Have a click through the pics and tell us below - which is your favourite Batmobile? Don't forget, we've had a hotride in the Tumbler from The Dark Knight Rises...

    Vijay Pattni

    Batmobile images courtesy of Barrett Jackson

  • There was a gentler time in Batman's fictional history; a time when he was a friendly, podgy, ham-fisted investigator more concerned with disco dancing than Gotham's apocalypse. Oh, and he didn't drive a modified tank either.

    It was of course, the Batman of the 1960s. And this past weekend, one of television's - and popular culture's - most sacred automotive cows was sacrificed by its creator and owner to a very lucky (and wealthy) collector.

    Ladies and gentlemen, the very first, original 1960s Batmobile - the Batmobile used in the iconic telly series - has sold at auction for an astonishing £2.6 million ($4.2m).

    A gentleman named Rick Champagne who lives in Arizona, purchased the vehicle over the weekend at the Barrett Jackson auction, after some spirited bidding. "It was a dream come true," he noted.

    It's easily the most famous television car in history, starting out life as a Lincoln Futura concept car from 1955. Car customiser George Barris bought the concept from Ford for just $1, and following a meeting with Batman telly producer William Dozier, was given a budget of $15,000 and 15 days to come up with the ‘Batmobile'.

    Suffice to say, he did pretty good. More mature readers of TopGear.com may remember the car came with such awesome gadgetry including the Batcomputer, smoke screen, emergency Bat turn lever, a Batphone, Detect-a-scope, and of course, that rear rocket thruster.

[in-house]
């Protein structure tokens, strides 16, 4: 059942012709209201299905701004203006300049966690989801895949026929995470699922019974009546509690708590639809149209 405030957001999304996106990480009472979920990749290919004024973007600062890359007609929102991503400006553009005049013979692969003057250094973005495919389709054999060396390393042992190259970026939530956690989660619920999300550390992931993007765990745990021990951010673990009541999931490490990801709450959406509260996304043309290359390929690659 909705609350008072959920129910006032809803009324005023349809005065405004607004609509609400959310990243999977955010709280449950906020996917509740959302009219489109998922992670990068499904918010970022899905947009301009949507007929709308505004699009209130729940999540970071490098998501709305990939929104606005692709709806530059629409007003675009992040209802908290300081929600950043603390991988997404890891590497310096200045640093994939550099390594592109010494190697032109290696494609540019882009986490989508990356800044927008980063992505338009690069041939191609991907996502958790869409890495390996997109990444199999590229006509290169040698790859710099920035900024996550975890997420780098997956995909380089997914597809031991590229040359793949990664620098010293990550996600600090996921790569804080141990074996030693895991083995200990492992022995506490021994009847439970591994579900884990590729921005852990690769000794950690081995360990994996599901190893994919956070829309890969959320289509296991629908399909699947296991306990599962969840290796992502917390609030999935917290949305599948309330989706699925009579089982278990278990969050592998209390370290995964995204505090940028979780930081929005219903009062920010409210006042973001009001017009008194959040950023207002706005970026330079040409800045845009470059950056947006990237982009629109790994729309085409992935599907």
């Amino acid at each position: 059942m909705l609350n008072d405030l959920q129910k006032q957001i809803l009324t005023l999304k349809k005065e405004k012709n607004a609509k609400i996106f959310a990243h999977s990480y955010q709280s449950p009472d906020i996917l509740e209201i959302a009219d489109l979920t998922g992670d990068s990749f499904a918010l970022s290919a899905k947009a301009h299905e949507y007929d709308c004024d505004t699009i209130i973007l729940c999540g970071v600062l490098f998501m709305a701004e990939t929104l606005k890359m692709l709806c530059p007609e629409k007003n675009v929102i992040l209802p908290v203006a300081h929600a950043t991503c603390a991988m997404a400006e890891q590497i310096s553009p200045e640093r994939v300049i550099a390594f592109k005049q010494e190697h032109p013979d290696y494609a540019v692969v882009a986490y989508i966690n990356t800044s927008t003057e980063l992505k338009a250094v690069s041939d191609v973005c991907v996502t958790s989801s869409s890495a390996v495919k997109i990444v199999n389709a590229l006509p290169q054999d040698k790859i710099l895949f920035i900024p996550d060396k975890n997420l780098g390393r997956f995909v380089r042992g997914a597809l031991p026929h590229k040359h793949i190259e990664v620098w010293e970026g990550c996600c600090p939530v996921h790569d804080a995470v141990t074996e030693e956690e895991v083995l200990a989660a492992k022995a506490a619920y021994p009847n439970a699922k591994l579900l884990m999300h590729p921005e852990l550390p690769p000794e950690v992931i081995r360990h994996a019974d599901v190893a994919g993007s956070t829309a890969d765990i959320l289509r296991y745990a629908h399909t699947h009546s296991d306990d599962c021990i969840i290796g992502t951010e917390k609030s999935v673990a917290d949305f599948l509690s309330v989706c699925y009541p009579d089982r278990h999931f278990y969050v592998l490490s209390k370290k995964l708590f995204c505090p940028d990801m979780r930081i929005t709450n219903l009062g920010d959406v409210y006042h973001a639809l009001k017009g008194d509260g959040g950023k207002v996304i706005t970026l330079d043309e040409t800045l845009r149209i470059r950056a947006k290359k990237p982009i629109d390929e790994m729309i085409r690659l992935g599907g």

There was also a 6.4-litre (390 cubic inch) Ford V8 with an auto gearbox underneath, though we suspect the power output was a little shy of the 400bhp Chevy V8 used for the most recent Dark Knight's ride, the Tumbler.

    "The car had to be a star on its own," Barris noted before the auction. That much is clear.

    What's also clear, is the enduring awesomeness of the Ferrari 250 GT. Because elsewhere in auction-land this past weekend, a pair of GTs - SWB and LWB - sold at separate auctions for over $8m each.

    A 1958 250 GT LWB California Spider sold for a whopping $8.25m (£5.2m), offered up by Gooding & Company, while a few miles away, RM Auctions sold a red 1960 Ferrari 250 GT SWB Berlinetta Competizione for $8.14m (£5.1m), a world record for this type of 250.

    Oh, and to top it all off, the first 2014 Chevrolet Corvette Stingray - which only got its world premiere last week in Detroit - sold at Barrett Jackson's auction for $1.1m (£692k).

    Have a click through the pics and tell us below - which is your favourite Batmobile? Don't forget, we've had a hotride in the Tumbler from The Dark Knight Rises...

    Vijay Pattni

    Pictured: 1960 Ferrari 250 GT SWB Berlinetta Competizione

  • There was a gentler time in Batman's fictional history; a time when he was a friendly, podgy, ham-fisted investigator more concerned with disco dancing than Gotham's apocalypse. Oh, and he didn't drive a modified tank either.

    It was of course, the Batman of the 1960s. And this past weekend, one of television's - and popular culture's - most sacred automotive cows was sacrificed by its creator and owner to a very lucky (and wealthy) collector.